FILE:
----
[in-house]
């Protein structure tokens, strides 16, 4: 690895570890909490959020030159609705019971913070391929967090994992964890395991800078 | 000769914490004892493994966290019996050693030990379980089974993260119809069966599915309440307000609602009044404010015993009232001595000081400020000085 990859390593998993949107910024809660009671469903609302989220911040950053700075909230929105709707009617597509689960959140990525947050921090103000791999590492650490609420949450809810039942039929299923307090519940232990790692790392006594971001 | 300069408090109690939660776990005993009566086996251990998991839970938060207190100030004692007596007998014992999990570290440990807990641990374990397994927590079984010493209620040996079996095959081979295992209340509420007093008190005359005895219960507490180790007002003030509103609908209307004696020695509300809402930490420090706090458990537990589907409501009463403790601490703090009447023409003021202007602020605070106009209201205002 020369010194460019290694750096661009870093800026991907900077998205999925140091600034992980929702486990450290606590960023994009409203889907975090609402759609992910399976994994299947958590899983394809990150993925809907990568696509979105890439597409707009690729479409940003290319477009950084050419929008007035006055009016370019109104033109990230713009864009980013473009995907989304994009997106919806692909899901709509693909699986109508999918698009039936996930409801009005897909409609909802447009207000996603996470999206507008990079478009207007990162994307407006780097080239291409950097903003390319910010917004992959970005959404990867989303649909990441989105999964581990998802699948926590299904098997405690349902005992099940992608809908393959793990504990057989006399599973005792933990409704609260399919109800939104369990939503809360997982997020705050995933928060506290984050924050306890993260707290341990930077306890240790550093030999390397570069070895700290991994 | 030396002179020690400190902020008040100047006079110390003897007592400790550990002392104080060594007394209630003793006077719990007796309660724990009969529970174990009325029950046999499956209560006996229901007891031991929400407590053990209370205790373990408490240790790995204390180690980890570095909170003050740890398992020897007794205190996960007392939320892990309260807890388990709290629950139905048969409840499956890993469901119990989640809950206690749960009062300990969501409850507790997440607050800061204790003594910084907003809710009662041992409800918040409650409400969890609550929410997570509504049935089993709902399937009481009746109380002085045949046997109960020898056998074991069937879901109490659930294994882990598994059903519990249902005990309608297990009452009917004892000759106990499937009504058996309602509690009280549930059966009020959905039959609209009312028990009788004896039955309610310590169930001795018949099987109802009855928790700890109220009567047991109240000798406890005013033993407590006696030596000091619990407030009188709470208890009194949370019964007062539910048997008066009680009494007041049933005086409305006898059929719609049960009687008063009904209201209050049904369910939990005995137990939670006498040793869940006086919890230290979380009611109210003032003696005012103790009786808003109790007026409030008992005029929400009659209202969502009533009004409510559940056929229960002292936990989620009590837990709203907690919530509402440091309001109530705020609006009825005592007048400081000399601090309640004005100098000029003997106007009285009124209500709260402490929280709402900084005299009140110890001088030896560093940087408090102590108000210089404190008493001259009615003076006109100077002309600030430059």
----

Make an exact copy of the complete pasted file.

[in-house]
């Protein structure tokens, strides 16, 4: 690895570890909490959020030159609705019971913070391929967090994992964890395991800078 | 000769914490004892493994966290019996050693030990379980089974993260119809069966599915309440307000609602009044404010015993009232001595000081400020000085 990859390593998993949107910024809660009671469903609302989220911040950053700075909230929105709707009617597509689960959140990525947050921090103000791999590492650490609420949450809810039942039929299923307090519940232990790692790392006594971001 | 300069408090109690939660776990005993009566086996251990998991839970938060207190100030004692007596007998014992999990570290440990807990641990374990397994927590079984010493209620040996079996095959081979295992209340509420007093008190005359005895219960507490180790007002003030509103609908209307004696020695509300809402930490420090706090458990537990589907409501009463403790601490703090009447023409003021202007602020605070106009209201205002 020369010194460019290694750096661009870093800026991907900077998205999925140091600034992980929702486990450290606590960023994009409203889907975090609402759609992910399976994994299947958590899983394809990150993925809907990568696509979105890439597409707009690729479409940003290319477009950084050419929008007035006055009016370019109104033109990230713009864009980013473009995907989304994009997106919806692909899901709509693909699986109508999918698009039936996930409801009005897909409609909802447009207000996603996470999206507008990079478009207007990162994307407006780097080239291409950097903003390319910010917004992959970005959404990867989303649909990441989105999964581990998802699948926590299904098997405690349902005992099940992608809908393959793990504990057989006399599973005792933990409704609260399919109800939104369990939503809360997982997020705050995933928060506290984050924050306890993260707290341990930077306890240790550093030999390397570069070895700290991994 | 030396002179020690400190902020008040100047006079110390003897007592400790550990002392104080060594007394209630003793006077719990007796309660724990009969529970174990009325029950046999499956209560006996229901007891031991929400407590053990209370205790373990408490240790790995204390180690980890570095909170003050740890398992020897007794205190996960007392939320892990309260807890388990709290629950139905048969409840499956890993469901119990989640809950206690749960009062300990969501409850507790997440607050800061204790003594910084907003809710009662041992409800918040409650409400969890609550929410997570509504049935089993709902399937009481009746109380002085045949046997109960020898056998074991069937879901109490659930294994882990598994059903519990249902005990309608297990009452009917004892000759106990499937009504058996309602509690009280549930059966009020959905039959609209009312028990009788004896039955309610310590169930001795018949099987109802009855928790700890109220009567047991109240000798406890005013033993407590006696030596000091619990407030009188709470208890009194949370019964007062539910048997008066009680009494007041049933005086409305006898059929719609049960009687008063009904209201209050049904369910939990005995137990939670006498040793869940006086919890230290979380009611109210003032003696005012103790009786808003109790007026409030008992005029929400009659209202969502009533009004409510559940056929229960002292936990989620009590837990709203907690919530509402440091309001109530705020609006009825005592007048400081000399601090309640004005100098000029003997106007009285009124209500709260402490929280709402900084005299009140110890001088030896560093940087408090102590108000210089404190008493001259009615003076006109100077002309600030430059």